Geography of New Caledonia


The British explorer James Cook sighted Grande Terre in 1774 and named it New Caledonia, Caledonia being Latin for Scotland.


In 1853, under Napoleon III, the area was made a French colony.


In 1991, of the land was irrigated.


It has a catchment area of 620 square kilometres and opens north-westward into the Baie d'Harcourt, flowing towards the northern point of the island along the western escarpment of the Mount Panie. In 1993, 12% of New Caledonian land was used for permanent pasture, with 39% occupied by forests and woodland.


The crested gecko (Correlophus ciliatus), thought to have gone extinct, was rediscovered in 1994.


In the same census, 37.1% reported that they could speak (but not necessarily read or write) one of the 28 indigenous Austronesian languages. At the 1996 census, the indigenous Melanesian Kanak community represented 44.6% of the whole population.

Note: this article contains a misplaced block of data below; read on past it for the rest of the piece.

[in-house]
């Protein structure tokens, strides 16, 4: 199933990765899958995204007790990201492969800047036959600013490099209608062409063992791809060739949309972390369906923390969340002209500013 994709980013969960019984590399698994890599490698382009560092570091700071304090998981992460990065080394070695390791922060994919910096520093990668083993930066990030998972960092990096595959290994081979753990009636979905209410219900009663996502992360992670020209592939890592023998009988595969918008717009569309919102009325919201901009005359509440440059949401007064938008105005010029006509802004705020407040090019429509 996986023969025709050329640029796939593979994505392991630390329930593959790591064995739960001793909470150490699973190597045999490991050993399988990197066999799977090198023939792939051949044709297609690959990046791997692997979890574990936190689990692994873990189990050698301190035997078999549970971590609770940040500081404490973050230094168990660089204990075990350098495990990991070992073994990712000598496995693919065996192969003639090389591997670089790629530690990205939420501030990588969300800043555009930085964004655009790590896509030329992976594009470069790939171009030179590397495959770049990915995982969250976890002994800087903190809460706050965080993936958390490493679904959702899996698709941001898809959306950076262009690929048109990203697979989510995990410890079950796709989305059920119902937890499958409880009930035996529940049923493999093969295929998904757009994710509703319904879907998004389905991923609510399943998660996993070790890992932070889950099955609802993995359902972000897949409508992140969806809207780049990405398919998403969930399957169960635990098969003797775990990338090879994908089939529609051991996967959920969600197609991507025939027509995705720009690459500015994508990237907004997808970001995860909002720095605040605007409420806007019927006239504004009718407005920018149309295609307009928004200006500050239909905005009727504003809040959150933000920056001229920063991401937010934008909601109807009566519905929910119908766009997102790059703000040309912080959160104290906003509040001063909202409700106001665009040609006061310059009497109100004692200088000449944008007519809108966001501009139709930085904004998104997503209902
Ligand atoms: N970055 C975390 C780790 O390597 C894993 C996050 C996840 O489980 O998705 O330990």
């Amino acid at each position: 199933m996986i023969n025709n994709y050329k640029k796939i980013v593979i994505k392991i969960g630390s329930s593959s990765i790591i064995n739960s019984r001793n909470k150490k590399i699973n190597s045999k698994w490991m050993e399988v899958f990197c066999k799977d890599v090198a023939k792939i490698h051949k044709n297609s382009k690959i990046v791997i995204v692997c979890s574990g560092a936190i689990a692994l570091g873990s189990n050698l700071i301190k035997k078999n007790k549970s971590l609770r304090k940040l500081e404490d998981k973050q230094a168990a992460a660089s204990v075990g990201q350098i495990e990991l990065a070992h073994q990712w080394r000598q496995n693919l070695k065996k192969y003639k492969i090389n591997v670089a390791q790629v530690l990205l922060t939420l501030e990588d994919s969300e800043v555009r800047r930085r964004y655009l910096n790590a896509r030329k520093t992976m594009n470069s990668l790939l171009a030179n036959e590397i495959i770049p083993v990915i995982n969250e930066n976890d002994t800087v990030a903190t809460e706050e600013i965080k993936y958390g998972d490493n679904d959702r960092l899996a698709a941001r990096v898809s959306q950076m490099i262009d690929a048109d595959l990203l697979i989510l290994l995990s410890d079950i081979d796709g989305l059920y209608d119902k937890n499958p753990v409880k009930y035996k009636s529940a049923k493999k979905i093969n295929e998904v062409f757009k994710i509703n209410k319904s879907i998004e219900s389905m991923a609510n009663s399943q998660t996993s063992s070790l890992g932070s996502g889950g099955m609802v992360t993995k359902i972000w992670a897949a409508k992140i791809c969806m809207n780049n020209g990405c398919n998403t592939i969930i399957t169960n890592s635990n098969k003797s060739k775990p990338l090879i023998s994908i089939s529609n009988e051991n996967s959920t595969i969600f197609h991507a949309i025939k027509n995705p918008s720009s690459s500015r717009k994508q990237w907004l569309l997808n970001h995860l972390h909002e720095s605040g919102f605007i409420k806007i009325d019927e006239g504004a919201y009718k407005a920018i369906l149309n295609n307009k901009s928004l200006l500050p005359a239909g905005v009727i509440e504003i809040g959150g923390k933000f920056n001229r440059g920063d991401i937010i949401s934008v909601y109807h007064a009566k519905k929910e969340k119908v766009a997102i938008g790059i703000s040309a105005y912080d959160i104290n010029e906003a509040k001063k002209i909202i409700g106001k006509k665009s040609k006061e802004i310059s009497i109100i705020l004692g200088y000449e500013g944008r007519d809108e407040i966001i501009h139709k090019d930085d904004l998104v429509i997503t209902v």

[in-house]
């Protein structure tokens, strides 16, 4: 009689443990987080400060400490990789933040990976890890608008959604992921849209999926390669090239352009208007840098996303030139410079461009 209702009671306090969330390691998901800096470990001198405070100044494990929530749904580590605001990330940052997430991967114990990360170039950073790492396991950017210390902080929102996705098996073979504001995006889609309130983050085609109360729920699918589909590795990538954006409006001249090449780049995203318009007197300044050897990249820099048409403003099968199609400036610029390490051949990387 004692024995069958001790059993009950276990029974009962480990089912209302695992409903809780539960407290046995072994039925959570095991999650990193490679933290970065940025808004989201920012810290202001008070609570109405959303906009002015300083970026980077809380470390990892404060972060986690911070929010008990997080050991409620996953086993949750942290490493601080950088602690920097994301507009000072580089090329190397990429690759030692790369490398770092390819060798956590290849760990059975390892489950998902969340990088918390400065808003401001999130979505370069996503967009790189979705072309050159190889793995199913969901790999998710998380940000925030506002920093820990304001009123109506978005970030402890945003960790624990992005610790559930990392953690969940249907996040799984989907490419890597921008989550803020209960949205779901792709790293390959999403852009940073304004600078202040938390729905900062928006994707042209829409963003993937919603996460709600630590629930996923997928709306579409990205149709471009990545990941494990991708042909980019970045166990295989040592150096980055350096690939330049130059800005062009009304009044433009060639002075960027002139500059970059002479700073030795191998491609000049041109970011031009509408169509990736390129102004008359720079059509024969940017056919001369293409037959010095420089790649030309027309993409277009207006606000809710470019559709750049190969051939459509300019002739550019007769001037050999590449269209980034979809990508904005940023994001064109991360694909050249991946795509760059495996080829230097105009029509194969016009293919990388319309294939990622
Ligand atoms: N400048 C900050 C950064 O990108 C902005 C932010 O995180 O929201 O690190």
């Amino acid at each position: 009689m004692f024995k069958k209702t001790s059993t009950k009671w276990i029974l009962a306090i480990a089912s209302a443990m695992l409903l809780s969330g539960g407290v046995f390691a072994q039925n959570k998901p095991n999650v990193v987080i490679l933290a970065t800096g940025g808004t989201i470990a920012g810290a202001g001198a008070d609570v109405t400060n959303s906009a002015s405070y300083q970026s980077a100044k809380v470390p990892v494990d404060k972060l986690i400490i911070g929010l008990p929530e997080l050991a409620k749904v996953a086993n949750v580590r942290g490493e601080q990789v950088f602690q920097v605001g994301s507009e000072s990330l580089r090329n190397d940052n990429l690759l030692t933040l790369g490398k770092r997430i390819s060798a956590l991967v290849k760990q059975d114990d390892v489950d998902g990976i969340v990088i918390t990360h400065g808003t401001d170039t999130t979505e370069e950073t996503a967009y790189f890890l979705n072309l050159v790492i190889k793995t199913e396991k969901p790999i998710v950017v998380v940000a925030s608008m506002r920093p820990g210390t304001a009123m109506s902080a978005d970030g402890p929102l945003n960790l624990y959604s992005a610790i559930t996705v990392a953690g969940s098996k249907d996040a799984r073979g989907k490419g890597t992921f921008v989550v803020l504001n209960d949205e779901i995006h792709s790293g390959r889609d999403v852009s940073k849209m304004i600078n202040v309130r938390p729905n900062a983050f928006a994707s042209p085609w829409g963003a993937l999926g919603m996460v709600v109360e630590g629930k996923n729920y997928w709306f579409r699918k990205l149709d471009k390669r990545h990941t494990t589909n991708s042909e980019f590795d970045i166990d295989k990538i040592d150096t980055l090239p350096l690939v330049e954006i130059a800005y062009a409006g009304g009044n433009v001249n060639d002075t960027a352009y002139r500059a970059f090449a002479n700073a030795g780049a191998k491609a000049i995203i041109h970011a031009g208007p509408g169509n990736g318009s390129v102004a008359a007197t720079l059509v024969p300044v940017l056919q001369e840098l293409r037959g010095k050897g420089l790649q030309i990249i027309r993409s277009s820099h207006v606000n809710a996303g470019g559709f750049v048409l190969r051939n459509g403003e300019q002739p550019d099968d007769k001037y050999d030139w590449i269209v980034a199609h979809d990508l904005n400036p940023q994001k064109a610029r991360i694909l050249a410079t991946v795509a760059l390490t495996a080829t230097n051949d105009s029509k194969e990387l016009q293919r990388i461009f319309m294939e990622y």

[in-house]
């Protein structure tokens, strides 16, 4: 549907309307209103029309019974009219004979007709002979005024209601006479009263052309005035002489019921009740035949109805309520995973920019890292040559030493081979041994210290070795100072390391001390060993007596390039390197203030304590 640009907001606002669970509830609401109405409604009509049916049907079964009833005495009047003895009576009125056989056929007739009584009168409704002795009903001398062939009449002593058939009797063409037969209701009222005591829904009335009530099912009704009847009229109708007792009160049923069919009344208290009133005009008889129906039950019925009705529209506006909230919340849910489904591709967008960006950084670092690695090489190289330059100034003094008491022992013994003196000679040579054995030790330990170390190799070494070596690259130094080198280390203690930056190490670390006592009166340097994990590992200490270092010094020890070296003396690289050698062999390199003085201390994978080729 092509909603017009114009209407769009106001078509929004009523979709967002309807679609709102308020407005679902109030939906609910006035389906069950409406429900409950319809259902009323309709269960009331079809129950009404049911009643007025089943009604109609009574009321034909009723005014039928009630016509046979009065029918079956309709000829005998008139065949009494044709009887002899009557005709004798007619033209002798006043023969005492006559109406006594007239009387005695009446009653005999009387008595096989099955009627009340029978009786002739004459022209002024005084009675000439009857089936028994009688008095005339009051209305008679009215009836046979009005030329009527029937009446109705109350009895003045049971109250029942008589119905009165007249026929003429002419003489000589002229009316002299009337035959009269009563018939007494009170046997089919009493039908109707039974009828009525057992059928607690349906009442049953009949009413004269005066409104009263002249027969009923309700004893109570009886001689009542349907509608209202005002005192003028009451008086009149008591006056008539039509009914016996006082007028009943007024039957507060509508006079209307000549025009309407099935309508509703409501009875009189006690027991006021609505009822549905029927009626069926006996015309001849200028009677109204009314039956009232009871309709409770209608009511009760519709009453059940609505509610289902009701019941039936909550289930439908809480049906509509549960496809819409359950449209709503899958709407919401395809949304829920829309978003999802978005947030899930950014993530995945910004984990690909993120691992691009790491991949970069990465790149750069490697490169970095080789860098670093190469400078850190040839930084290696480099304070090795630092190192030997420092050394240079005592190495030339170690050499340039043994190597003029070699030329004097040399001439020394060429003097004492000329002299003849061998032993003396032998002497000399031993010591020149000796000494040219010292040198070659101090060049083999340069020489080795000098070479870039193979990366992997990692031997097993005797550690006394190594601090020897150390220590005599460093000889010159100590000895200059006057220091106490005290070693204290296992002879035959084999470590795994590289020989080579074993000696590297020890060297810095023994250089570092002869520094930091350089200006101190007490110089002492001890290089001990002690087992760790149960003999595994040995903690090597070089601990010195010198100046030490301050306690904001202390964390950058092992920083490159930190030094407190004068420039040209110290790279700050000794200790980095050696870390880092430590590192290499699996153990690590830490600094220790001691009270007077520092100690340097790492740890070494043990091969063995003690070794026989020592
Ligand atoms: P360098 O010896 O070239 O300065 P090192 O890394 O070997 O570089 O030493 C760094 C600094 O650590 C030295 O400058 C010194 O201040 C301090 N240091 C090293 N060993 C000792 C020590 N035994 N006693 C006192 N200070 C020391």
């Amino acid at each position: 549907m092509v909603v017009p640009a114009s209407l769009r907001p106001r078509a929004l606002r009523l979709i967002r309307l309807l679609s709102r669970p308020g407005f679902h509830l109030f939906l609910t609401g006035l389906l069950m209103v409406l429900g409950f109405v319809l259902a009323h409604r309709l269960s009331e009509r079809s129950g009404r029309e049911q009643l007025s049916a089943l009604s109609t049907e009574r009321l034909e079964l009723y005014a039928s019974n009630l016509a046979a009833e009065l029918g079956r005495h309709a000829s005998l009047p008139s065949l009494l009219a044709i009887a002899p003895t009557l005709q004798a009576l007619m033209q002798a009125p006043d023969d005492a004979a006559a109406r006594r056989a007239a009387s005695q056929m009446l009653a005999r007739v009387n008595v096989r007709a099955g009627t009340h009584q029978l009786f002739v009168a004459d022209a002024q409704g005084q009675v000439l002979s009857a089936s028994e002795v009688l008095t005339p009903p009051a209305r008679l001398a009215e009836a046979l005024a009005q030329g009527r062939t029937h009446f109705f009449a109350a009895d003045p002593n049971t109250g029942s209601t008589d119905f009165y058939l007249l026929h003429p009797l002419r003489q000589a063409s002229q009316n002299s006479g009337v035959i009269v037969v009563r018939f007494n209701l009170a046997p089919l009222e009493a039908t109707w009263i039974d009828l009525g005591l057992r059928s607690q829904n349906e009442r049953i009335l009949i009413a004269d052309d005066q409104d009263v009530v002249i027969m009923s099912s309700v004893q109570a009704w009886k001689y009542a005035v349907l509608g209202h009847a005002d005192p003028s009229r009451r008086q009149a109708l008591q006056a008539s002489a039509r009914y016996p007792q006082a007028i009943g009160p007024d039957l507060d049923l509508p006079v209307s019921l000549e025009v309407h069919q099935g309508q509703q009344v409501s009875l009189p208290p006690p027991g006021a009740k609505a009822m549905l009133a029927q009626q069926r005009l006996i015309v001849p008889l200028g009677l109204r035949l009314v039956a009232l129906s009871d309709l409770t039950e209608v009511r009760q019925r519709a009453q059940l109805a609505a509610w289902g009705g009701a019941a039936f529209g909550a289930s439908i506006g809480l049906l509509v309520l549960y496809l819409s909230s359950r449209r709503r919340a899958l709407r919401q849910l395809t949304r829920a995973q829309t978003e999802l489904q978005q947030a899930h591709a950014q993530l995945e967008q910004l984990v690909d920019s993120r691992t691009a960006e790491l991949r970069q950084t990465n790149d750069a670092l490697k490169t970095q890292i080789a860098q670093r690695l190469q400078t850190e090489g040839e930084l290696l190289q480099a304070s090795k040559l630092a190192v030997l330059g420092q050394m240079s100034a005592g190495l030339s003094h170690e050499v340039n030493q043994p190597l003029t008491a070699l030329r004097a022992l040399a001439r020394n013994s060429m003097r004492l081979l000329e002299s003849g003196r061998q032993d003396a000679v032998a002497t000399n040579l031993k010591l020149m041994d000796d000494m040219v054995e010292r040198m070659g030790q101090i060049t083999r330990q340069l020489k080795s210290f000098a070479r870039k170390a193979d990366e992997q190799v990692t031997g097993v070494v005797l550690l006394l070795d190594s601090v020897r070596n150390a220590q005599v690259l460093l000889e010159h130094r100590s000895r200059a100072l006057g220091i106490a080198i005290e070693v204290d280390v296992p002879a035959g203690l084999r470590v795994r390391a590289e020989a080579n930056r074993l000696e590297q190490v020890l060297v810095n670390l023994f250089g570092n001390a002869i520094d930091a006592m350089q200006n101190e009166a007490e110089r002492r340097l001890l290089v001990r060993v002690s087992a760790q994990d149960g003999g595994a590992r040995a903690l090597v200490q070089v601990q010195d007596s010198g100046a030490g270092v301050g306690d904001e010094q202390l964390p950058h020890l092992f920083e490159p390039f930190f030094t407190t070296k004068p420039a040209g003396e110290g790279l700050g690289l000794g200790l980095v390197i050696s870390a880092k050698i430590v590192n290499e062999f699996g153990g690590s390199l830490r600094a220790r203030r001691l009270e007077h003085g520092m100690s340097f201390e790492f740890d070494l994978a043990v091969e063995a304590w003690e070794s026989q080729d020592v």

At the 2004 census, 97.0% reported they could speak French, whereas only 0.97% reported that they had no knowledge of French.

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Page generated on 2021-08-05